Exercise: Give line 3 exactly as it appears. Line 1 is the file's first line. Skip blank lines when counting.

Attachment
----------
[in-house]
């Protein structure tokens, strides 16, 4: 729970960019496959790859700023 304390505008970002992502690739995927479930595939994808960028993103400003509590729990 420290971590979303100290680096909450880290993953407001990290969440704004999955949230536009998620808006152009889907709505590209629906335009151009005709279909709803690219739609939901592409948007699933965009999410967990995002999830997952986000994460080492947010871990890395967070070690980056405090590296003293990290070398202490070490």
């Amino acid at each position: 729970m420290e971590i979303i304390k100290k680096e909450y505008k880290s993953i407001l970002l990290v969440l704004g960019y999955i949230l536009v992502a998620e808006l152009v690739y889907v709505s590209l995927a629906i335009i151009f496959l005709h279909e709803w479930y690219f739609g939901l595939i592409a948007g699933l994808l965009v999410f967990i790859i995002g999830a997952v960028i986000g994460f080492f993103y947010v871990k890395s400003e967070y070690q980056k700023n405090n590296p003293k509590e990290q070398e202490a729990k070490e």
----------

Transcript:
């Amino acid at each position: 729970m420290e971590i979303i304390k100290k680096e909450y505008k880290s993953i407001l970002l990290v969440l704004g960019y999955i949230l536009v992502a998620e808006l152009v690739y889907v709505s590209l995927a629906i335009i151009f496959l005709h279909e709803w479930y690219f739609g939901l595939i592409a948007g699933l994808l965009v999410f967990i790859i995002g999830a997952v960028i986000g994460f080492f993103y947010v871990k890395s400003e967070y070690q980056k700023n405090n590296p003293k509590e990290q070398e202490a729990k070490e």